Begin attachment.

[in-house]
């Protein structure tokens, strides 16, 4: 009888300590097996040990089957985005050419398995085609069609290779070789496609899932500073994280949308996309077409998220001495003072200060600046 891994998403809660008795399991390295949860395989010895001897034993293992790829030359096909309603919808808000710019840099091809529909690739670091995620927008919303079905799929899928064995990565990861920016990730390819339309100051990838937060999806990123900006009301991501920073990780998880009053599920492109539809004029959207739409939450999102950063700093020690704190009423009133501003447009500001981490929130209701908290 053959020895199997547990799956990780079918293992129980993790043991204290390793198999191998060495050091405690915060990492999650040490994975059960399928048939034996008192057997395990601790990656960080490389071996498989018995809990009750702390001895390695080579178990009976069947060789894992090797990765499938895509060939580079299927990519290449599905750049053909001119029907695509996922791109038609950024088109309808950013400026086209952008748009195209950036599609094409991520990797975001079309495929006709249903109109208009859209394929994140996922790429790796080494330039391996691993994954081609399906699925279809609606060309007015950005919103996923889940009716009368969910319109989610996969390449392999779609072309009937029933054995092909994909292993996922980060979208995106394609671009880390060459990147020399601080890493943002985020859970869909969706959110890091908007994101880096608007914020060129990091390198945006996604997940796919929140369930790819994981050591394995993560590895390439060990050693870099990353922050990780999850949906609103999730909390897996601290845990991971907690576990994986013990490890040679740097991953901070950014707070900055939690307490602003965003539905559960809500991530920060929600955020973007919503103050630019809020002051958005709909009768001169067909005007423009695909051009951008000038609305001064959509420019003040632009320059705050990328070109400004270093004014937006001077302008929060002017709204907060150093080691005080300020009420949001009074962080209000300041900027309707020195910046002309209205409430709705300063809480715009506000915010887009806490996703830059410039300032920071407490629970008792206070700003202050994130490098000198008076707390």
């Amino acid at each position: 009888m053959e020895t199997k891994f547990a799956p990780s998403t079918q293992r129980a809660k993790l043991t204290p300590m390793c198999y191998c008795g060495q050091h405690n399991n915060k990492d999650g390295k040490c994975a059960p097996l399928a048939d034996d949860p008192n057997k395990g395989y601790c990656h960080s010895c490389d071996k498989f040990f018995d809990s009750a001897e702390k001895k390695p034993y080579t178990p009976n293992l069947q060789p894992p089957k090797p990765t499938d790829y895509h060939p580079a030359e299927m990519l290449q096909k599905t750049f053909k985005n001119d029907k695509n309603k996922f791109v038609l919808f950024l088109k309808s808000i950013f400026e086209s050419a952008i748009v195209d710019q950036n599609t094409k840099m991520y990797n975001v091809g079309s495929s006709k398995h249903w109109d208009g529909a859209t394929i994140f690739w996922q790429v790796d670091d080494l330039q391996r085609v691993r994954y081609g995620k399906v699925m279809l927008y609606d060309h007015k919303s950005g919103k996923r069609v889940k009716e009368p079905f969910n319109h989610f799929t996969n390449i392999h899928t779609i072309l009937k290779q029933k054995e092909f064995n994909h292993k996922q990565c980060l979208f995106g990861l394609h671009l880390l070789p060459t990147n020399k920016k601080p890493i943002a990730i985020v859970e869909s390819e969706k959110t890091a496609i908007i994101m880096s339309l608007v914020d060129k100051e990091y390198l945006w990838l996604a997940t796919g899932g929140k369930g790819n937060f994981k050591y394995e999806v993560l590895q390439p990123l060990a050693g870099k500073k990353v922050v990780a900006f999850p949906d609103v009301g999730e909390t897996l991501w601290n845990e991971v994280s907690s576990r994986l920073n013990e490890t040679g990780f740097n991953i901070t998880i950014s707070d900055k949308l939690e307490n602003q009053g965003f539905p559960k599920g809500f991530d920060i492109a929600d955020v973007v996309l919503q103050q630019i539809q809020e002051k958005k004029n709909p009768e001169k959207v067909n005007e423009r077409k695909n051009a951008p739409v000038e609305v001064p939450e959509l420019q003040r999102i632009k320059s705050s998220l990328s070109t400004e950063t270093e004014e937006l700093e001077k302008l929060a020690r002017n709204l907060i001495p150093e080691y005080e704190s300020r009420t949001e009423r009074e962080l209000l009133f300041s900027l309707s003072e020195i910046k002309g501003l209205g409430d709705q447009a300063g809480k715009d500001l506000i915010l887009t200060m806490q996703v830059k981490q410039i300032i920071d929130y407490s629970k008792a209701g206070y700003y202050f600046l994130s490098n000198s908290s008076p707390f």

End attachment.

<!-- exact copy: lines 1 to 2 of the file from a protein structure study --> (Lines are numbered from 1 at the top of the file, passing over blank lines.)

[in-house]
């Protein structure tokens, strides 16, 4: 009888300590097996040990089957985005050419398995085609069609290779070789496609899932500073994280949308996309077409998220001495003072200060600046 891994998403809660008795399991390295949860395989010895001897034993293992790829030359096909309603919808808000710019840099091809529909690739670091995620927008919303079905799929899928064995990565990861920016990730390819339309100051990838937060999806990123900006009301991501920073990780998880009053599920492109539809004029959207739409939450999102950063700093020690704190009423009133501003447009500001981490929130209701908290 053959020895199997547990799956990780079918293992129980993790043991204290390793198999191998060495050091405690915060990492999650040490994975059960399928048939034996008192057997395990601790990656960080490389071996498989018995809990009750702390001895390695080579178990009976069947060789894992090797990765499938895509060939580079299927990519290449599905750049053909001119029907695509996922791109038609950024088109309808950013400026086209952008748009195209950036599609094409991520990797975001079309495929006709249903109109208009859209394929994140996922790429790796080494330039391996691993994954081609399906699925279809609606060309007015950005919103996923889940009716009368969910319109989610996969390449392999779609072309009937029933054995092909994909292993996922980060979208995106394609671009880390060459990147020399601080890493943002985020859970869909969706959110890091908007994101880096608007914020060129990091390198945006996604997940796919929140369930790819994981050591394995993560590895390439060990050693870099990353922050990780999850949906609103999730909390897996601290845990991971907690576990994986013990490890040679740097991953901070950014707070900055939690307490602003965003539905559960809500991530920060929600955020973007919503103050630019809020002051958005709909009768001169067909005007423009695909051009951008000038609305001064959509420019003040632009320059705050990328070109400004270093004014937006001077302008929060002017709204907060150093080691005080300020009420949001009074962080209000300041900027309707020195910046002309209205409430709705300063809480715009506000915010887009806490996703830059410039300032920071407490629970008792206070700003202050994130490098000198008076707390």